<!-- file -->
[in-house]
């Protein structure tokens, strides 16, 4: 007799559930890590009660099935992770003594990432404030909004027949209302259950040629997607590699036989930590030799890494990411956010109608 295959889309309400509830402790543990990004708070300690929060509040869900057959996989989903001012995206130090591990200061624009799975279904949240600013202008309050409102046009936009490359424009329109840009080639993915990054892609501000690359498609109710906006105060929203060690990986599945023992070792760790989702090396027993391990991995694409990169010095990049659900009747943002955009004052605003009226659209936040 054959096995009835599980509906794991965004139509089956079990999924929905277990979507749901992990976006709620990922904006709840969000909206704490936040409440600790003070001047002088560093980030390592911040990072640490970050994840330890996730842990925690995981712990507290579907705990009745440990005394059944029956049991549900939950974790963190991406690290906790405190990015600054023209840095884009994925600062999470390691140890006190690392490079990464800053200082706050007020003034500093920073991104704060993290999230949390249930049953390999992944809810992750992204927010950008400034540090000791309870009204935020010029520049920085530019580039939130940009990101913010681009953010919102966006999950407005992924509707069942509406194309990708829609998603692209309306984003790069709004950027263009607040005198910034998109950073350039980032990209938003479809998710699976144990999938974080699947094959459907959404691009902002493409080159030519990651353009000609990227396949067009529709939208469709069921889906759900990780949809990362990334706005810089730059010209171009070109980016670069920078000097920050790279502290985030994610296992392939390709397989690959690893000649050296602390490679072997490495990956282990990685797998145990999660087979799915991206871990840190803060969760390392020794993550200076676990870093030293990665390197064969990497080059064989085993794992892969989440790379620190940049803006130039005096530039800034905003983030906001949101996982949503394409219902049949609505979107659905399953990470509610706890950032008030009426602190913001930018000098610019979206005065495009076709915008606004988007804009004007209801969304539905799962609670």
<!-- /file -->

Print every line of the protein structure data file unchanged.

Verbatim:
[in-house]
């Protein structure tokens, strides 16, 4: 007799559930890590009660099935992770003594990432404030909004027949209302259950040629997607590699036989930590030799890494990411956010109608 295959889309309400509830402790543990990004708070300690929060509040869900057959996989989903001012995206130090591990200061624009799975279904949240600013202008309050409102046009936009490359424009329109840009080639993915990054892609501000690359498609109710906006105060929203060690990986599945023992070792760790989702090396027993391990991995694409990169010095990049659900009747943002955009004052605003009226659209936040 054959096995009835599980509906794991965004139509089956079990999924929905277990979507749901992990976006709620990922904006709840969000909206704490936040409440600790003070001047002088560093980030390592911040990072640490970050994840330890996730842990925690995981712990507290579907705990009745440990005394059944029956049991549900939950974790963190991406690290906790405190990015600054023209840095884009994925600062999470390691140890006190690392490079990464800053200082706050007020003034500093920073991104704060993290999230949390249930049953390999992944809810992750992204927010950008400034540090000791309870009204935020010029520049920085530019580039939130940009990101913010681009953010919102966006999950407005992924509707069942509406194309990708829609998603692209309306984003790069709004950027263009607040005198910034998109950073350039980032990209938003479809998710699976144990999938974080699947094959459907959404691009902002493409080159030519990651353009000609990227396949067009529709939208469709069921889906759900990780949809990362990334706005810089730059010209171009070109980016670069920078000097920050790279502290985030994610296992392939390709397989690959690893000649050296602390490679072997490495990956282990990685797998145990999660087979799915991206871990840190803060969760390392020794993550200076676990870093030293990665390197064969990497080059064989085993794992892969989440790379620190940049803006130039005096530039800034905003983030906001949101996982949503394409219902049949609505979107659905399953990470509610706890950032008030009426602190913001930018000098610019979206005065495009076709915008606004988007804009004007209801969304539905799962609670």